The fire chief for Heartland Fire & Rescue is set to retire Sunday from a 28-year career that included search and rescue work at the site of 1996 Atlanta Olympics bombing and at Ground Zero following the Sept. 11 terrorist attacks, agency officials said.
Mike Scott, 50, began his career as a firefighter/paramedic in 1984. He was one of the original members of California Task Force-8 Urban search and Rescue, one of 28 federal teams. He was deployed as a technical rescue specialist to the sites of the Northridge Earthquake in 1994, the Atlanta Olympics bombings in 1996 and the Sept. 11 terrorist attacks in New York, according to Monica Zech, spokeswoman for the agency.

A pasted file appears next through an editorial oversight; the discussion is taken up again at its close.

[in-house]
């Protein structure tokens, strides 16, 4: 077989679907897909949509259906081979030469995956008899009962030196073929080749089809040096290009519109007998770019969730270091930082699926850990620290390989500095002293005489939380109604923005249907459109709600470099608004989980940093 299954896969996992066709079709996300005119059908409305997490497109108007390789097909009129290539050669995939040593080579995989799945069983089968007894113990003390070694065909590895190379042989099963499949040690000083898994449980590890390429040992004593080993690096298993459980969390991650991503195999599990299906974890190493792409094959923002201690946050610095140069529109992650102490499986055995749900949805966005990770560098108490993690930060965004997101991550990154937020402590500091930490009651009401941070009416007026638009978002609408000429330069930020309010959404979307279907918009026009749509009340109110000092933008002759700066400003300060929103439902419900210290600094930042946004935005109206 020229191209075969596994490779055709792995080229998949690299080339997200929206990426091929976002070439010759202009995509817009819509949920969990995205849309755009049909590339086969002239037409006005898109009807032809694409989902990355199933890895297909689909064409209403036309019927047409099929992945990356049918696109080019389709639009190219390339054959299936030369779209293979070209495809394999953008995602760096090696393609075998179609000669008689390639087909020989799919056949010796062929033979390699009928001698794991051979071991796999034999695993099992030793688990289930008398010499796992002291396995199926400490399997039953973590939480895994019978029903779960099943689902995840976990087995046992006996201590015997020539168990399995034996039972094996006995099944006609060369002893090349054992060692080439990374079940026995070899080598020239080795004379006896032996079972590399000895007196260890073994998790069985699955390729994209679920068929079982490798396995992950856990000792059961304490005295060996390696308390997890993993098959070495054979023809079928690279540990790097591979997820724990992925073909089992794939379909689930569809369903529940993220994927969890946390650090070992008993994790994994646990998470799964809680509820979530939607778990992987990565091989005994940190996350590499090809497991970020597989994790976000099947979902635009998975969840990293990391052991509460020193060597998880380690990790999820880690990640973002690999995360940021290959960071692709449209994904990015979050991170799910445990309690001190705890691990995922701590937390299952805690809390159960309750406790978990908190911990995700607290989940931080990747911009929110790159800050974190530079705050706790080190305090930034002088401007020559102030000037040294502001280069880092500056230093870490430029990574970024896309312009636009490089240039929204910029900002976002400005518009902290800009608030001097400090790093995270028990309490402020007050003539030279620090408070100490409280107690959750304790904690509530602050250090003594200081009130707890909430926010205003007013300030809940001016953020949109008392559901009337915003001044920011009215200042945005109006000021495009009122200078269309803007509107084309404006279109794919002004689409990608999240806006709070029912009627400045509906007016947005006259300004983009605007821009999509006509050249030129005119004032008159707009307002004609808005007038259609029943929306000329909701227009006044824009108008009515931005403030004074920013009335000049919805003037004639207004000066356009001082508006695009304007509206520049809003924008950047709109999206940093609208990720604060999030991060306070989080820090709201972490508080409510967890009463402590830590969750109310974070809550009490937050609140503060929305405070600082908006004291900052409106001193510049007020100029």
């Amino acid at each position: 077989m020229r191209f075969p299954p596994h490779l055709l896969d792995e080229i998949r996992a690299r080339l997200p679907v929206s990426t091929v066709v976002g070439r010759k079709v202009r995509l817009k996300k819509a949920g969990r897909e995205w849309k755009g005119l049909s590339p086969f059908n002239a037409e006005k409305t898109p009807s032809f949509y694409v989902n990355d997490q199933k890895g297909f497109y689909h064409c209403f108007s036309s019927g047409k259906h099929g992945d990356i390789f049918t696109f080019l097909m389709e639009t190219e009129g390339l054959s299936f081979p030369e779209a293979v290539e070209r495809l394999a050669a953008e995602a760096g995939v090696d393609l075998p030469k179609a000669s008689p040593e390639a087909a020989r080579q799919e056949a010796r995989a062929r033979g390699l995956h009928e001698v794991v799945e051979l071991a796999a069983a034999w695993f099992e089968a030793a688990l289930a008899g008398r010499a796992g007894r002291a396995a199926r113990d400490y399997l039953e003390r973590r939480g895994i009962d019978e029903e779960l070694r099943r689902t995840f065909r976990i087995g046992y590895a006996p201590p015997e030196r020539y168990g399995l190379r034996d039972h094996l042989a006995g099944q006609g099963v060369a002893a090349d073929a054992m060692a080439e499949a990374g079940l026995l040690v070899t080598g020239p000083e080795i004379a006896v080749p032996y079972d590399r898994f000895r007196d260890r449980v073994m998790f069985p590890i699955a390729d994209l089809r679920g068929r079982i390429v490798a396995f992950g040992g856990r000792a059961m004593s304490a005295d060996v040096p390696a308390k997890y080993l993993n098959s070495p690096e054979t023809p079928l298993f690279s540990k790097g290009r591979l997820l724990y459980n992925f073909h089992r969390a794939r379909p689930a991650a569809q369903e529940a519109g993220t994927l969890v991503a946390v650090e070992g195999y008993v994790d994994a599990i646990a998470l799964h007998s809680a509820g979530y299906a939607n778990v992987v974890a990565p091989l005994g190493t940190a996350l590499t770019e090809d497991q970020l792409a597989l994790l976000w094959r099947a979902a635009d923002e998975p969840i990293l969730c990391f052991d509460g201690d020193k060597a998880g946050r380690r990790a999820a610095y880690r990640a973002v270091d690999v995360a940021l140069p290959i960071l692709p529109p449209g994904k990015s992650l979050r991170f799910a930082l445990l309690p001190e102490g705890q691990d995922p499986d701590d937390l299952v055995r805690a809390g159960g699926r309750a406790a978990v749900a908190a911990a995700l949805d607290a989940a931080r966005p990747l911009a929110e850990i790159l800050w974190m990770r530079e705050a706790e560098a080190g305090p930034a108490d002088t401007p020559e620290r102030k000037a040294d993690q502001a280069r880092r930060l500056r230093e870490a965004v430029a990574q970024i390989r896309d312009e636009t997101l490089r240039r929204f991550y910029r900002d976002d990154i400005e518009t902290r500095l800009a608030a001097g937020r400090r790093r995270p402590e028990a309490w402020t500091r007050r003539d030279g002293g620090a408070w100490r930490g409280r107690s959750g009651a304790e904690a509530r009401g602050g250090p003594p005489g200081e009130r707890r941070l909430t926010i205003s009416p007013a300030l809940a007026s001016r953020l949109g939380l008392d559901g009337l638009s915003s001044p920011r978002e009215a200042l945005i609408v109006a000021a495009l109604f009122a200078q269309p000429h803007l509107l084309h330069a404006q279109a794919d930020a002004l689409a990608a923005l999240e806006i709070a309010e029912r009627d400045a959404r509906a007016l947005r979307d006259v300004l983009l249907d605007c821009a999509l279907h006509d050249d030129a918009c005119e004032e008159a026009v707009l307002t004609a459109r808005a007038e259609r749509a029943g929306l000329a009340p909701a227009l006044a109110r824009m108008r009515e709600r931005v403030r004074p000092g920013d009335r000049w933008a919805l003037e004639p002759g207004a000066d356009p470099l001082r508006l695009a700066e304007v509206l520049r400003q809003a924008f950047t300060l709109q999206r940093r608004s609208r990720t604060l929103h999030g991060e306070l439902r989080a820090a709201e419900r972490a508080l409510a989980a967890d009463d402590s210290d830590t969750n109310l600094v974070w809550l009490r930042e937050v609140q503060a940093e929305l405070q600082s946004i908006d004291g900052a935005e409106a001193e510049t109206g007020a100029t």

Scott became fire chief for the city of El Cajon in 2005, and four years later, city managers named him fire chief for Heartland Fire & Rescue, effective when management services of El Cajon, La Mesa and Lemon Grove fire departments merged in January 2010.
"I have been deeply honored to serve as the fire chief for Heartland Fire & Rescue Joint Powers Agreement. We have built a solid organizational foundation and I am confident that this effort will continue to succeed," Scott said. "It has been my privilege to serve the community, the elected officials, the city managers and the dedicated employees of our fire department."
El Cajon City Manager Douglas Williford called Scott an exemplary fire chief and said he deserved a lot of the credit for the success in consolidating three separate city fire departments into Heartland Fire & Rescue.
"I will miss him personally and the entire East County Heartland region will miss him collectively. He is leaving very big shoes to fill for his successor," Williford said.
—City News Service